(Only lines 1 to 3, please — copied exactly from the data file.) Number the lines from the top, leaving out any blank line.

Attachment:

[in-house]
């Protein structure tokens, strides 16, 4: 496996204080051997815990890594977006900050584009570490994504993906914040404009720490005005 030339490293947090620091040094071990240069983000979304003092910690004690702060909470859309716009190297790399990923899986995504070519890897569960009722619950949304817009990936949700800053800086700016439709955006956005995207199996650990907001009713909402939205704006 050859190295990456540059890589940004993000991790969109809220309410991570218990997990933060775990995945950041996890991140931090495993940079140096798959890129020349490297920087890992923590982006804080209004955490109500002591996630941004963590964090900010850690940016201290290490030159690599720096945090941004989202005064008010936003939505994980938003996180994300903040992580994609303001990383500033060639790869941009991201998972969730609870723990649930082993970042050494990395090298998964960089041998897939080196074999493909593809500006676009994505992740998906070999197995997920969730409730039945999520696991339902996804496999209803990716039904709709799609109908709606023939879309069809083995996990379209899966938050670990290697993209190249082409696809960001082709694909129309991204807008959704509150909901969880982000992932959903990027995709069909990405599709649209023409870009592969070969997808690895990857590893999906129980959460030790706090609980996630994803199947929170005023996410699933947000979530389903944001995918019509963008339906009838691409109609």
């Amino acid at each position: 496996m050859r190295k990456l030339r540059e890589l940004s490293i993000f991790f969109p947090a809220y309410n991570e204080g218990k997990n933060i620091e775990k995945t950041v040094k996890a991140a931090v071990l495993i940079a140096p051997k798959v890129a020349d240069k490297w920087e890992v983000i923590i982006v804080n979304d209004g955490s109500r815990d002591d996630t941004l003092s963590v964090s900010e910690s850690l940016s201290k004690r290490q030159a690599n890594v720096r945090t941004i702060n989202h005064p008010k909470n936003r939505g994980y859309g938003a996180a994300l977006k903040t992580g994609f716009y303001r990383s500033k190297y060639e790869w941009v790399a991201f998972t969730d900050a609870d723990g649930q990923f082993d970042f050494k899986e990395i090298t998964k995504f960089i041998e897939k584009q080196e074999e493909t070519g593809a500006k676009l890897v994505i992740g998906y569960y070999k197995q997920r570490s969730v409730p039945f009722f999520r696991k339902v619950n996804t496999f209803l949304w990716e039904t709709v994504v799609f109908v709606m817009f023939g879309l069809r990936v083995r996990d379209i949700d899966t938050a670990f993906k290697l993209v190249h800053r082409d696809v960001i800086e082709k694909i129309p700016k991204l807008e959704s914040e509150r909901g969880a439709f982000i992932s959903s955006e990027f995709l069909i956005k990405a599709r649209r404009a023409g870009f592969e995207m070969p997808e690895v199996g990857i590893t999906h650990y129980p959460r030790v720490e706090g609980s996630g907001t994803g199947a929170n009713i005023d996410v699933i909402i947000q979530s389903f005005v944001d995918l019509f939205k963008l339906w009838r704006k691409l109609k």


[in-house]
């Protein structure tokens, strides 16, 4: 496996204080051997815990890594977006900050584009570490994504993906914040404009720490005005 030339490293947090620091040094071990240069983000979304003092910690004690702060909470859309716009190297790399990923899986995504070519890897569960009722619950949304817009990936949700800053800086700016439709955006956005995207199996650990907001009713909402939205704006 050859190295990456540059890589940004993000991790969109809220309410991570218990997990933060775990995945950041996890991140931090495993940079140096798959890129020349490297920087890992923590982006804080209004955490109500002591996630941004963590964090900010850690940016201290290490030159690599720096945090941004989202005064008010936003939505994980938003996180994300903040992580994609303001990383500033060639790869941009991201998972969730609870723990649930082993970042050494990395090298998964960089041998897939080196074999493909593809500006676009994505992740998906070999197995997920969730409730039945999520696991339902996804496999209803990716039904709709799609109908709606023939879309069809083995996990379209899966938050670990290697993209190249082409696809960001082709694909129309991204807008959704509150909901969880982000992932959903990027995709069909990405599709649209023409870009592969070969997808690895990857590893999906129980959460030790706090609980996630994803199947929170005023996410699933947000979530389903944001995918019509963008339906009838691409109609």
């Amino acid at each position: 496996m050859r190295k990456l030339r540059e890589l940004s490293i993000f991790f969109p947090a809220y309410n991570e204080g218990k997990n933060i620091e775990k995945t950041v040094k996890a991140a931090v071990l495993i940079a140096p051997k798959v890129a020349d240069k490297w920087e890992v983000i923590i982006v804080n979304d209004g955490s109500r815990d002591d996630t941004l003092s963590v964090s900010e910690s850690l940016s201290k004690r290490q030159a690599n890594v720096r945090t941004i702060n989202h005064p008010k909470n936003r939505g994980y859309g938003a996180a994300l977006k903040t992580g994609f716009y303001r990383s500033k190297y060639e790869w941009v790399a991201f998972t969730d900050a609870d723990g649930q990923f082993d970042f050494k899986e990395i090298t998964k995504f960089i041998e897939k584009q080196e074999e493909t070519g593809a500006k676009l890897v994505i992740g998906y569960y070999k197995q997920r570490s969730v409730p039945f009722f999520r696991k339902v619950n996804t496999f209803l949304w990716e039904t709709v994504v799609f109908v709606m817009f023939g879309l069809r990936v083995r996990d379209i949700d899966t938050a670990f993906k290697l993209v190249h800053r082409d696809v960001i800086e082709k694909i129309p700016k991204l807008e959704s914040e509150r909901g969880a439709f982000i992932s959903s955006e990027f995709l069909i956005k990405a599709r649209r404009a023409g870009f592969e995207m070969p997808e690895v199996g990857i590893t999906h650990y129980p959460r030790v720490e706090g609980s996630g907001t994803g199947a929170n009713i005023d996410v699933i909402i947000q979530s389903f005005v944001d995918l019509f939205k963008l339906w009838r704006k691409l109609k």